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Teach to Inspire!

Written by Anna Hare - Education Officer, Countryside Learning

I write this on a rare quiet day. The summer term has been wonderfully busy for countryside education, and as one of Countryside Learning’s Education Officers, we have been all over the UK- from Hertfordshire to Staffordshire to Yorkshire and Lancashire, supporting and delivering Countryside Days on estates and farms to over 6000 children.


I am always struck by the teamwork and collaborative spirit at these events and the way that different organisations come together for a common goal. This goal can be summarised; ‘to educate, inform and inspire children, parents and teachers, so that they can appreciate the countryside and have a better understanding of the issues surrounding it’. By no coincidence this is the mission of Countryside Learning but also, I believe, what all of us involved in countryside education are aiming to do.


The most important verb for me is ‘to inspire’- as without the spark being lit, the information and education is dry. All the wonderful organisations I have worked with this summer have inspired. The National Gamekeepers Educational Trust staff have led buzzing nature walks, and dissected owl pellets, BASC have organised tracking trails, and ‘spot the poo’ games, LEAF have engaged children on farming matters, the NFU have got classes considering the big questions of food miles. Alongside these (and other organisations) inspiring individuals have planned, resourced, and delivered engaging activities such as how to make a cow happy, what footprints match which animals, cooking popcorn on open fires, river haikus, how to stay safe in the countryside and natural sculpture.


The starting point for any education must be the inspiration and this comes from the enthusiasm of the people delivering and the enthusiasm of the schools taking part. We rely on teachers who appreciate the importance of learning outside and learning about ‘The Outside’- once we have the teachers on board the rest is easier.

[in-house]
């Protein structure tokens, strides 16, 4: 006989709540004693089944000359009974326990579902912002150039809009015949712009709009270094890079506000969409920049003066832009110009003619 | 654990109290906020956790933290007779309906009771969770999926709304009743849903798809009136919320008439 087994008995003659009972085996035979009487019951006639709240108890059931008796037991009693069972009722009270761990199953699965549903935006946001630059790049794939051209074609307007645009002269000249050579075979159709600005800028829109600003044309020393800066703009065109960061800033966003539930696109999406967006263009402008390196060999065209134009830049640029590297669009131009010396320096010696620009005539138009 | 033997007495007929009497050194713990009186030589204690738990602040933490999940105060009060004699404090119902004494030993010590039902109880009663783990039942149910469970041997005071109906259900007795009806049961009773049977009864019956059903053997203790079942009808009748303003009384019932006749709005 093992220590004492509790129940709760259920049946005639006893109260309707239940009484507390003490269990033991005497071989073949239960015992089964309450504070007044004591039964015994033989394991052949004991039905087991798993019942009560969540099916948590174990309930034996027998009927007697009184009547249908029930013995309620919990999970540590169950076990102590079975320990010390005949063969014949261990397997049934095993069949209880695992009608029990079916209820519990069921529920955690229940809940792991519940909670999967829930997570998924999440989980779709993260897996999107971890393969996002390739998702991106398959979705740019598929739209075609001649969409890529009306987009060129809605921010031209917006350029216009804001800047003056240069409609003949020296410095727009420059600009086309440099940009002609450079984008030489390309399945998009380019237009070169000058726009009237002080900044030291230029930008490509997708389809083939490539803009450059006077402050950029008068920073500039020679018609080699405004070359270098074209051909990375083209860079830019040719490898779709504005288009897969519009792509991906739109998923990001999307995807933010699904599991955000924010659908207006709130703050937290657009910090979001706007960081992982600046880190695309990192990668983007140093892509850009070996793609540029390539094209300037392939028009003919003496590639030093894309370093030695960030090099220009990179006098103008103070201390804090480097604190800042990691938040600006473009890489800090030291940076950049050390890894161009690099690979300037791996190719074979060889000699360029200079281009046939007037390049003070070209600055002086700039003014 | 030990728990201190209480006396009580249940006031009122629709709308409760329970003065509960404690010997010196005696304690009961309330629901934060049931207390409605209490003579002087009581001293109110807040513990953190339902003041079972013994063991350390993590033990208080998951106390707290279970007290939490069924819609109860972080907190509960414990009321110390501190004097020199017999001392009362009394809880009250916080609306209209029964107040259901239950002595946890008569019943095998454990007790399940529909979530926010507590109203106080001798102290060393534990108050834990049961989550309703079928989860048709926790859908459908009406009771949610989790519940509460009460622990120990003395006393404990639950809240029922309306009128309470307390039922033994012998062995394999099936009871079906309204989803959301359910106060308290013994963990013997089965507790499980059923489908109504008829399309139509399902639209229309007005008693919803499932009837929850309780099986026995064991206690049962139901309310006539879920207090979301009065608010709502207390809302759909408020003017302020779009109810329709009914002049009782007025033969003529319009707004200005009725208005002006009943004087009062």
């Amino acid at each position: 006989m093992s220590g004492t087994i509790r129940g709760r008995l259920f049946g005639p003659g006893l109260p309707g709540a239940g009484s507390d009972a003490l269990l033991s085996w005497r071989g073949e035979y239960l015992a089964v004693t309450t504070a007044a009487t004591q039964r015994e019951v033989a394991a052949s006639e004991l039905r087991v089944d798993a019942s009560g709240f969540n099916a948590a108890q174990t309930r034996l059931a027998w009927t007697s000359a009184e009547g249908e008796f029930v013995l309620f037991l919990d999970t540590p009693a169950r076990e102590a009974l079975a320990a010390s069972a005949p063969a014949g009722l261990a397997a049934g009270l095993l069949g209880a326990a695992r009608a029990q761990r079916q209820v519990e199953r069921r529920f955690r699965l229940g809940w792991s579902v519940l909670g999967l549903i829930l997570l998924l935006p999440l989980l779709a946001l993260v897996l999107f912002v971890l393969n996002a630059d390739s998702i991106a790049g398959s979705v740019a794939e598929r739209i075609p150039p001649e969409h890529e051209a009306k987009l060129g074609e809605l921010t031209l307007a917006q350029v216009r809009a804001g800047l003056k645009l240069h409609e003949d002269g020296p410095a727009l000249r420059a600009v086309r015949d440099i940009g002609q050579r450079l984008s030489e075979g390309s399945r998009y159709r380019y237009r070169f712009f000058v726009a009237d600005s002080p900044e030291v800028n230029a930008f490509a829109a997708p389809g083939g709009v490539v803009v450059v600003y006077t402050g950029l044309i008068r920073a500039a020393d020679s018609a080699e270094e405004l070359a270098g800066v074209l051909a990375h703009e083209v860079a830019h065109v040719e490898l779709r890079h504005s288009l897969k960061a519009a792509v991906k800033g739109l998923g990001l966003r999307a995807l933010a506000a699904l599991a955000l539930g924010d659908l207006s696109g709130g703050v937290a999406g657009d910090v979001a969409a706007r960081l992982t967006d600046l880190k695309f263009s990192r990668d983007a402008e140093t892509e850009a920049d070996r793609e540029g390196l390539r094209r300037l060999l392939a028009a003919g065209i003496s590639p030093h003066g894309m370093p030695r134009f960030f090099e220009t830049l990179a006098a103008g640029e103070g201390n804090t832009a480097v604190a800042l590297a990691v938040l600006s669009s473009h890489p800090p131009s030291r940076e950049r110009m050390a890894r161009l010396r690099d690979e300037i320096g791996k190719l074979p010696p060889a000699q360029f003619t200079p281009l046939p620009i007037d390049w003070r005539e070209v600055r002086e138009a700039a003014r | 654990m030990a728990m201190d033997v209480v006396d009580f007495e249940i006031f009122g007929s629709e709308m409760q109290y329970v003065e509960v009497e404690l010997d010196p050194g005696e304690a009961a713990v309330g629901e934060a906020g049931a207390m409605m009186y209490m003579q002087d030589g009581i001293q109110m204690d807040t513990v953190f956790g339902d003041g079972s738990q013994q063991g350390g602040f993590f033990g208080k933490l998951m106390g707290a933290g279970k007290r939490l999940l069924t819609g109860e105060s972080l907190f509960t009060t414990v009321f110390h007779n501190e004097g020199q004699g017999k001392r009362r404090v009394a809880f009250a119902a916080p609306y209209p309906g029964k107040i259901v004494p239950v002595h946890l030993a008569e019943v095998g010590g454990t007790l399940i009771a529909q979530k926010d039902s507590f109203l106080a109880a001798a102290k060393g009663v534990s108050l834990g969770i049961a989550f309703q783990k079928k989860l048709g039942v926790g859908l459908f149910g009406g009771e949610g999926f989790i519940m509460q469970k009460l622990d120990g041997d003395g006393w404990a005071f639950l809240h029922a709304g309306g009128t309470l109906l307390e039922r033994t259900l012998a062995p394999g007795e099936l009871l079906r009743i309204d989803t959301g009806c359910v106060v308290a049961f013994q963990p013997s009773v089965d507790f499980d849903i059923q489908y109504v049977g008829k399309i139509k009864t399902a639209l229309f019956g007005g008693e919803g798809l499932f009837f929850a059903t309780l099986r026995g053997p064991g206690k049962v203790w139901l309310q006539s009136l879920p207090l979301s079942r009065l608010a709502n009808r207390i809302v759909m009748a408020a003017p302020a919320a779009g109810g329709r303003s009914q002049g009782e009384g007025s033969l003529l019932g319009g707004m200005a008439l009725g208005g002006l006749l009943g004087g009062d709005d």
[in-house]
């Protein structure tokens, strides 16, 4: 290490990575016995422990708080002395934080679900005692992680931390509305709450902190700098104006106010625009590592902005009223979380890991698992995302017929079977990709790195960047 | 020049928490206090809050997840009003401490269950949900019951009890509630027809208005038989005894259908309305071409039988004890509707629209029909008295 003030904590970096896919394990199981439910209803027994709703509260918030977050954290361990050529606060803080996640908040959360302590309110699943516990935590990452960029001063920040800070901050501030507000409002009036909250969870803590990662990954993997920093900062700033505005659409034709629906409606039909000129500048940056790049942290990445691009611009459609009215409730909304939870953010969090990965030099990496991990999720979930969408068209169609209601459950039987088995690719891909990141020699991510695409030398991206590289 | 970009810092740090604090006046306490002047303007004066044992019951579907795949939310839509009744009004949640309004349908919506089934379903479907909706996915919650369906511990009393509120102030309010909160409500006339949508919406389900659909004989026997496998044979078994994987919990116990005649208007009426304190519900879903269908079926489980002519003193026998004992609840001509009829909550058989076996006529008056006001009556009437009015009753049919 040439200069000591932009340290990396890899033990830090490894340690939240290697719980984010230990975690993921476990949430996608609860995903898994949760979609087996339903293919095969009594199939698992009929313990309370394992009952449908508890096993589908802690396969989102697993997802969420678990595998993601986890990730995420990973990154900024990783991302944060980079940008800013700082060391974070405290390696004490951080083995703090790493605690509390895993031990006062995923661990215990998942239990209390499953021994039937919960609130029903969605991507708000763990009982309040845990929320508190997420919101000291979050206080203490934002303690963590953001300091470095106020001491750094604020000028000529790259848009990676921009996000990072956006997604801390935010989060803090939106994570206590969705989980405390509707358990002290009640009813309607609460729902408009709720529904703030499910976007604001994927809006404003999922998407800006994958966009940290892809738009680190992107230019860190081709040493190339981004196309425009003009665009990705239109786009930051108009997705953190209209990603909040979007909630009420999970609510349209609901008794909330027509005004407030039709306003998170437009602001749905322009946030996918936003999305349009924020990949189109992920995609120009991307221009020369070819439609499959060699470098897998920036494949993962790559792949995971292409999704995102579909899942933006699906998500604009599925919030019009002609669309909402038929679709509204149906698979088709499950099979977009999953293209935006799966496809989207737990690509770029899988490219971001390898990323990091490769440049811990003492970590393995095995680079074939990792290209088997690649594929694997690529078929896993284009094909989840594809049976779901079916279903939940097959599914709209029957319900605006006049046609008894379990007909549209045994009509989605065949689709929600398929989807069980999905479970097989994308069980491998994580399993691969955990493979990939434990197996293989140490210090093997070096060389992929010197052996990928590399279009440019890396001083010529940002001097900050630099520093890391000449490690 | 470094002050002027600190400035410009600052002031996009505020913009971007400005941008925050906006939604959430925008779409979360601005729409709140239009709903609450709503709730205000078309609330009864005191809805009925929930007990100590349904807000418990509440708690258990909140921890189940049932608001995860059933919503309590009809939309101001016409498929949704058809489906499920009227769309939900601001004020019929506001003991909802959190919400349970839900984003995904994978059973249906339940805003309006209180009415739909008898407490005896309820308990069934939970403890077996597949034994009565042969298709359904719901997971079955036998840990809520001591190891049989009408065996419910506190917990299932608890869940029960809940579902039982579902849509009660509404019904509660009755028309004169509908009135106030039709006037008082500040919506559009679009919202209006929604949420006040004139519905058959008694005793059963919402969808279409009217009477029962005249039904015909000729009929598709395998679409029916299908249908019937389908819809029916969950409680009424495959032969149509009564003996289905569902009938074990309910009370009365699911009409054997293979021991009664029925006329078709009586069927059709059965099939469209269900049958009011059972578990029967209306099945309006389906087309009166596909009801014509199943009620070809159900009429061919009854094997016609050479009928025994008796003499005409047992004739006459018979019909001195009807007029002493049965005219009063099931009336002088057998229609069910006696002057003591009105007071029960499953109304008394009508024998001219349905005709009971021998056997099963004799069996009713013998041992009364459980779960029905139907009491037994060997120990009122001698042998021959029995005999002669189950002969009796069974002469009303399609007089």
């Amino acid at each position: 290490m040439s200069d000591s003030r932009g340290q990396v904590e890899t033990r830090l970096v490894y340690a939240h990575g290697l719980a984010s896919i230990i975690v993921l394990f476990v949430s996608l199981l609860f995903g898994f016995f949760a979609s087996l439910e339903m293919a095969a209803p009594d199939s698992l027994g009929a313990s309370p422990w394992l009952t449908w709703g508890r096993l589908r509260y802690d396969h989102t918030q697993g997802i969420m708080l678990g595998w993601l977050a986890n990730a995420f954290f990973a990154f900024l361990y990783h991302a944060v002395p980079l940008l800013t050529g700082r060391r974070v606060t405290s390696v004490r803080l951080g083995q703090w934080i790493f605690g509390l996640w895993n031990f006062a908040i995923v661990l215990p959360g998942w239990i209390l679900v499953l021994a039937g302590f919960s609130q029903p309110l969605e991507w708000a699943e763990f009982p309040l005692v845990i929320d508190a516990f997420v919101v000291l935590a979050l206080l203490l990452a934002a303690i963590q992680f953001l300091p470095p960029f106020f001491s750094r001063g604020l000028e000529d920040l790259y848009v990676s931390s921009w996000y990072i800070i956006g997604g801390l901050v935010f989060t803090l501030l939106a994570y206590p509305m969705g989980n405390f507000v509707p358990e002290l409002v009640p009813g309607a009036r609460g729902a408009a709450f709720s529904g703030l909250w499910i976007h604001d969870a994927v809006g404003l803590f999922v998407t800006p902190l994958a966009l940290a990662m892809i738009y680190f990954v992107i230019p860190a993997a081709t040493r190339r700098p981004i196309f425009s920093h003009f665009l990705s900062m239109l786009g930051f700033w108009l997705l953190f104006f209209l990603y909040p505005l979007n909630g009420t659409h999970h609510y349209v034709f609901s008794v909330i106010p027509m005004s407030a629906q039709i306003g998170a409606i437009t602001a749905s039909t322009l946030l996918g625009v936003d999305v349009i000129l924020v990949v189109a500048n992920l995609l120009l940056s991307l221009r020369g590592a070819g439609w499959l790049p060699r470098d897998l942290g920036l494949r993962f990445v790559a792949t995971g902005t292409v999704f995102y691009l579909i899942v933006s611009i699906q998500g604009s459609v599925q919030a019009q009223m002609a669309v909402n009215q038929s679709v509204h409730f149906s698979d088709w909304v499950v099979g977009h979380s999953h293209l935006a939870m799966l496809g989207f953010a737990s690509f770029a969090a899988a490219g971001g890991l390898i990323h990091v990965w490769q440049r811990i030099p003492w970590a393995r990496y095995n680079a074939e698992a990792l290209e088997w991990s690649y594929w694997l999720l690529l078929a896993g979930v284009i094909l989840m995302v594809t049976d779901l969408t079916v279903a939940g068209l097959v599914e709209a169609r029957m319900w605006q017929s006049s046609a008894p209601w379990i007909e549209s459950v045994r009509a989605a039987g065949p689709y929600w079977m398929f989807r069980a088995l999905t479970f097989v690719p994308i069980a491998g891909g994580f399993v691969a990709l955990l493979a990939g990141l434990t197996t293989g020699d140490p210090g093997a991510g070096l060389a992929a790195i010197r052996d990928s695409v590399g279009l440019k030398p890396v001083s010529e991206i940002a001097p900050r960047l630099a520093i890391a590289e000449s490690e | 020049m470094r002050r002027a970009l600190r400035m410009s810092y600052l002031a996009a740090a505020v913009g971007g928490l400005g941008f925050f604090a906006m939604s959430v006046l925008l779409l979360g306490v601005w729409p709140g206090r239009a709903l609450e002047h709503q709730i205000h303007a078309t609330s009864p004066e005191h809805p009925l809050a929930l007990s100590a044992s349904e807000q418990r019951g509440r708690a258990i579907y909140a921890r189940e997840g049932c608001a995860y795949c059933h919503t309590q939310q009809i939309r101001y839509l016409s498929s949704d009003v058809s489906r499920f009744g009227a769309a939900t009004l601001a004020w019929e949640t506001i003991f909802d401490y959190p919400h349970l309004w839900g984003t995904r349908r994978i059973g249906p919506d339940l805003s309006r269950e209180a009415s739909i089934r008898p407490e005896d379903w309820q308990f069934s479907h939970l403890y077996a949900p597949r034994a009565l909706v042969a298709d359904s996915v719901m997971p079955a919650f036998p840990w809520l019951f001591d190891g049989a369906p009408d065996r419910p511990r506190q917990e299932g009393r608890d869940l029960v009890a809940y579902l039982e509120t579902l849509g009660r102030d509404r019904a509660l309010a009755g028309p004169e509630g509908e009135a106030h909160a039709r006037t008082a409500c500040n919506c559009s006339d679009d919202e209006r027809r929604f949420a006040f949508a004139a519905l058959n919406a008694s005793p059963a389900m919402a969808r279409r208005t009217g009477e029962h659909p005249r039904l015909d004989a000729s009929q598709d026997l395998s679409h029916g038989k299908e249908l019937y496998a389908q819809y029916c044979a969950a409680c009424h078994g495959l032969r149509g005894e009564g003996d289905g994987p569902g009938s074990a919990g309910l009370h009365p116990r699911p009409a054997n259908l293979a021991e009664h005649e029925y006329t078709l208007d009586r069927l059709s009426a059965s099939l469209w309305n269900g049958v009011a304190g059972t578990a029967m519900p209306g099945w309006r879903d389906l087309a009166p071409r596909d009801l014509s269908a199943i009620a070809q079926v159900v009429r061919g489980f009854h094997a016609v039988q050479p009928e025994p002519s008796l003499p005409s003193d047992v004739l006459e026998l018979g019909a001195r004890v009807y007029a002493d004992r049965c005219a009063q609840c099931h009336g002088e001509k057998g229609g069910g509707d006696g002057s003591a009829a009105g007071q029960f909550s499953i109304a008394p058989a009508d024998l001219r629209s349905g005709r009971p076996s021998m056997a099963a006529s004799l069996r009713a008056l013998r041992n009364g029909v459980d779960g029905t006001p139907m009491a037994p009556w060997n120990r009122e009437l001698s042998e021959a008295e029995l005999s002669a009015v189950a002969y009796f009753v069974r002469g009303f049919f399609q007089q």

This brings me to consider how we engage teachers (and subsequently the pupils) when the teachers are not enthusiastic, when taking a class out to the countryside fills them with horror and when they don’t see the benefits of being in the natural world. I am not sure what the answer to reaching the traditionally unreachable is, but I think that if all of us involved in countryside education keep on doing what we do the word will spread in a softly creeping way. Certainly, each year we do this we have more and more demand, and we never have any problems filling our days. A general wider interest in the nature, and programmes such as The Blue Planet is good to see, but we also need to inspire children to know the nature on their doorstep and to notice the simplest things around them. I love to hear the people delivering activities on the days we are involved in stop and suddenly say to 30 children, ‘did you hear that cuckoo?’ or ‘did you just see that butterfly?’. It is by showing our enjoyment in the simplest things that we may be able to inspire others.


When it’s raining (again) and the gazebo (if you are lucky enough to have one) blows away (again)- we need to remind ourselves that the simplest things can trigger a lifelong love or interest in our natural world. You could be the teacher who inspires that next David Attenborough. It’s a hugely rewarding job and hugely important.


As one teacher remarked to me earlier this year as her class of year 1’s (age 6) described the environment they were in using all their senses ‘all lessons should be like this’


- I couldn’t agree more.


Anna Hare


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